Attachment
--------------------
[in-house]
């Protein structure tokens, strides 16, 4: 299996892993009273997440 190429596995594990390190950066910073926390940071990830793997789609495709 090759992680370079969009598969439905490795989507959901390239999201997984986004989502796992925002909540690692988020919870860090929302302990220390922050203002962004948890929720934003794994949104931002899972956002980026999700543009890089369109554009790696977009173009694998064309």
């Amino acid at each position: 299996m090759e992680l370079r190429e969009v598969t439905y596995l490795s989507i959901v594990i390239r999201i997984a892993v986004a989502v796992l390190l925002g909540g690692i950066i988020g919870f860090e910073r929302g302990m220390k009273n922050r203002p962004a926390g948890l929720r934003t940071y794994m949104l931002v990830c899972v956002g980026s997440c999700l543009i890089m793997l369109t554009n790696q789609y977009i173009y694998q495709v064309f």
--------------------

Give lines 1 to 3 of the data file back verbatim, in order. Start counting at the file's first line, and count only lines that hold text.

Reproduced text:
[in-house]
């Protein structure tokens, strides 16, 4: 299996892993009273997440 190429596995594990390190950066910073926390940071990830793997789609495709 090759992680370079969009598969439905490795989507959901390239999201997984986004989502796992925002909540690692988020919870860090929302302990220390922050203002962004948890929720934003794994949104931002899972956002980026999700543009890089369109554009790696977009173009694998064309």
């Amino acid at each position: 299996m090759e992680l370079r190429e969009v598969t439905y596995l490795s989507i959901v594990i390239r999201i997984a892993v986004a989502v796992l390190l925002g909540g690692i950066i988020g919870f860090e910073r929302g302990m220390k009273n922050r203002p962004a926390g948890l929720r934003t940071y794994m949104l931002v990830c899972v956002g980026s997440c999700l543009i890089m793997l369109t554009n790696q789609y977009i173009y694998q495709v064309f």